- Not every Holocaust survivor had to have had the experience of the gruesome concentration camps and witness brutal killings. In your presentation I was expecting a story not much different from Elie Wiesel’s, but instead I heard about your past that was on a wholly different level than Elie’s. Bigger or smaller, it does not matter, Elie and you shared the same pain and sorrows with different experiences, yet came up with the same outcome of enduring those occurrences and sharing your story with today’s youth.
- I think back about how I just take everything I have for granted. Your presentation made me realize that I should appreciate everything I have now and how lucky I am to be here today. It also inspired me to have more faith in my God and not to give up or lose hope.
- Reading “Night” by Elie Wiesel I did not get to really understand what it did to those people, but when I got to hear your story it really hit me that this was such a horrifying event.
- From the story you told us about waiting so long to tell your story, I could tell how hard it was to decide to open up.
- Your story did not only give me a much rounder insight into the Holocaust, I know that it made me a better person in all I do. That is what you gave us: a reason to be courageous. It is one of the greatest gifts a person can receive.
- Your story has changed my life and you need to know that. Every time I have the choice of helping a person, I will think back to those families that hid you and how you continued with your first speech ever. Thank you with the utmost respect for the gift of courage you gave us and for forgoing your right to privacy to give us this gift.
- Reading books in a classroom is one thing, but being able to hear the voice of a witness is like jumping into a time machine and diving straight into the heart of history.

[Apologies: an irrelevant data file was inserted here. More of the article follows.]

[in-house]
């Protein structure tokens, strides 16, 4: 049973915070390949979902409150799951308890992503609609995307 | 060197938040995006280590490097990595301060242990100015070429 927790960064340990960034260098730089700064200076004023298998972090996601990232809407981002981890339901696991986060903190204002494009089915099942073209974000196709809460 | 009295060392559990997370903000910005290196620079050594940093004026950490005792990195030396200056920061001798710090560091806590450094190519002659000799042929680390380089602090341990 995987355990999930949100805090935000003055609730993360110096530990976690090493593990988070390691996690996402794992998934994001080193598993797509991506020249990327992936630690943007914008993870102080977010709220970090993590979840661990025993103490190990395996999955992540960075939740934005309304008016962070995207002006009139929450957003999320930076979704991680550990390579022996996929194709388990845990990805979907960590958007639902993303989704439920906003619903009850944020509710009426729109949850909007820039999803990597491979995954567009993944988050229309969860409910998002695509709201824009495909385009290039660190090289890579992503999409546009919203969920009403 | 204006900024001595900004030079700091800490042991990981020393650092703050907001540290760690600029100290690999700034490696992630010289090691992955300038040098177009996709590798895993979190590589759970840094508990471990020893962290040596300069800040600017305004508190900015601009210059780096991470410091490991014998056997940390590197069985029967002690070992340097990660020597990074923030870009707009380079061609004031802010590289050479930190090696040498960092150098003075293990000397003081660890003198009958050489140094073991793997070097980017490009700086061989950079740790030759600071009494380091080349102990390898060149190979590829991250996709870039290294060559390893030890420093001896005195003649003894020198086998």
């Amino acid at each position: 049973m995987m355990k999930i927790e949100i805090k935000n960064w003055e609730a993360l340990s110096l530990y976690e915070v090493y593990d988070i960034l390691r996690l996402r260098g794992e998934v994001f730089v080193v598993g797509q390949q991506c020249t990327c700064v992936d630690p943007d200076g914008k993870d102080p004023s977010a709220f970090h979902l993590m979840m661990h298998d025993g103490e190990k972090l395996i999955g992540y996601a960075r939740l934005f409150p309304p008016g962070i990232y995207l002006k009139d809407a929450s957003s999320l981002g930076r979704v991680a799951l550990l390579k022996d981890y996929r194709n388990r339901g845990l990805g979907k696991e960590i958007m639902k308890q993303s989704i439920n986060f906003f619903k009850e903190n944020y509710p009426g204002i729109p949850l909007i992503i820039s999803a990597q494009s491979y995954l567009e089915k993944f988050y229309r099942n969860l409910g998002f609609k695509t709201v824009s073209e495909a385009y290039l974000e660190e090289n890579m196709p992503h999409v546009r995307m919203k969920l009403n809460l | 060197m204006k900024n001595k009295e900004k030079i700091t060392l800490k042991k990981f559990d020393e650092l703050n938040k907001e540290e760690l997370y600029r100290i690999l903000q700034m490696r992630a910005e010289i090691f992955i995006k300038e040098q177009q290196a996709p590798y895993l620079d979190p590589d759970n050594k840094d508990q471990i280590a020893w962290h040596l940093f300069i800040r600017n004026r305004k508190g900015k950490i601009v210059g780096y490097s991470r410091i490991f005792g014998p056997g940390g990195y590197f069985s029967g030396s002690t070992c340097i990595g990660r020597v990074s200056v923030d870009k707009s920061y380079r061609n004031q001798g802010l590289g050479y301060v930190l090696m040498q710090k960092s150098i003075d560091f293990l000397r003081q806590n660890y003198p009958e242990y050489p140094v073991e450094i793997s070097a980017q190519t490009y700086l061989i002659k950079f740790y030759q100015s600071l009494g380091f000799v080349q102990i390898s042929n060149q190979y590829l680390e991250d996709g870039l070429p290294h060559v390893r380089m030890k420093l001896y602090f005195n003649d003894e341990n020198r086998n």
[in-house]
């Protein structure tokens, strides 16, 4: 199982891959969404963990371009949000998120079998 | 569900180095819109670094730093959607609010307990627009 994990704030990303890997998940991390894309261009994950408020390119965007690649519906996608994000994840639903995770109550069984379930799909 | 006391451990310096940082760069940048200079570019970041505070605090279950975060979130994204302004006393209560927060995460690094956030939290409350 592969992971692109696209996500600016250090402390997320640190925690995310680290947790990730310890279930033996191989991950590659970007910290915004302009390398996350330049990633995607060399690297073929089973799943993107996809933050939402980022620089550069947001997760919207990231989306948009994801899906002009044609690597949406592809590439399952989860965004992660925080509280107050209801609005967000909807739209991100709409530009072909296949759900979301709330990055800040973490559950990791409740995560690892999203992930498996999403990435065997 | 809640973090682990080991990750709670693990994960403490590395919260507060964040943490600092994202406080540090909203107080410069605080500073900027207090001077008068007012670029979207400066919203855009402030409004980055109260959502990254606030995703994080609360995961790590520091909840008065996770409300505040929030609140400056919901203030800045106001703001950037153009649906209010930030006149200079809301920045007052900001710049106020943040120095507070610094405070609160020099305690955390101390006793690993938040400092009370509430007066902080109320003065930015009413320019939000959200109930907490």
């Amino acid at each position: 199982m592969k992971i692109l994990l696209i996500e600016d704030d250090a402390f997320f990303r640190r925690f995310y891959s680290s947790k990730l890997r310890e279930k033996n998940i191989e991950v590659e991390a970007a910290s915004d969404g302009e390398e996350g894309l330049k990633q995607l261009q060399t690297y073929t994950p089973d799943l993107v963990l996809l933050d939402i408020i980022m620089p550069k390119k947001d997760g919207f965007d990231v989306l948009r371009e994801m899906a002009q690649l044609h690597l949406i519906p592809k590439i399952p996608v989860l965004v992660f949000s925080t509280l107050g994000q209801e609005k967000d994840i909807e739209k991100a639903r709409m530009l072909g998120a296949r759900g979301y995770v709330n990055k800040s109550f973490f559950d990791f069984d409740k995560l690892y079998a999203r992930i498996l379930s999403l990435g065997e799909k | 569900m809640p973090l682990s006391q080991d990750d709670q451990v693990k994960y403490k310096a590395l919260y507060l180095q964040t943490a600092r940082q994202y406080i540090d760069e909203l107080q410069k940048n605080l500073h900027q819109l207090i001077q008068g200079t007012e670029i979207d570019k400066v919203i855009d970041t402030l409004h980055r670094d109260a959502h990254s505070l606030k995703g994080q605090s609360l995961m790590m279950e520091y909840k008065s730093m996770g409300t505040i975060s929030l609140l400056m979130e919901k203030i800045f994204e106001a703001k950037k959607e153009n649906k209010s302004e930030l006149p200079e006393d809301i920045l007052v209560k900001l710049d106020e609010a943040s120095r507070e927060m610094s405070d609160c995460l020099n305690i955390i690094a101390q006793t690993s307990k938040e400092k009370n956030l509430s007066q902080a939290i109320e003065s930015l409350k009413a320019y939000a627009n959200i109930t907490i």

- Aside from the historical aspect, your presentation taught me the value of refusing to be a bystander and speaking out against the acts of injustice.
- From your account I have learned to always be for something and never against, to never achieve something by tearing others down, and that every single story matters.
- The knowledge you have shared with us will not be forgotten.
- I asked you a question: “If you were able to go back in time from your childhood, knowing what you know now, what would you change?” I remember you responding: “If only there was a button for the Holocaust not to happen.” Though your response was quite concise, I thought harder about your response and wondered how there should be a “light switch” for the aspects in life. Although, not having that “light switch” makes an individual who they are and stronger from their past.
- I cannot express how much your heartrending tale has changed my perspective on my life and life itself. I see it now as a true gift, something that was so easily taken away from many during the years of the Holocaust. I hope you continue to speak to more people about your story and continue to touch their hearts like you did mine.
- I learned a lot from your answer to the question of how you came to write a book about your experiences. I had no idea that it was so hard for Holocausts survivor to commit to writing a book based on their experiences. I now understand that it is painful for them to write about these past experiences as they are full of unpleasant memories.
- Feelings of anger and hatred towards humanity stirred inside me as people can commit horrifying sins. However, you acted like a doctor and prescribed me with hope.
- Thank you so much for sparing your time to narrate your story of a stolen childhood.
- Thanks to you, I realized that I should think positively throughout any situation. You have given me faith, everything can get better even with bumpy roads.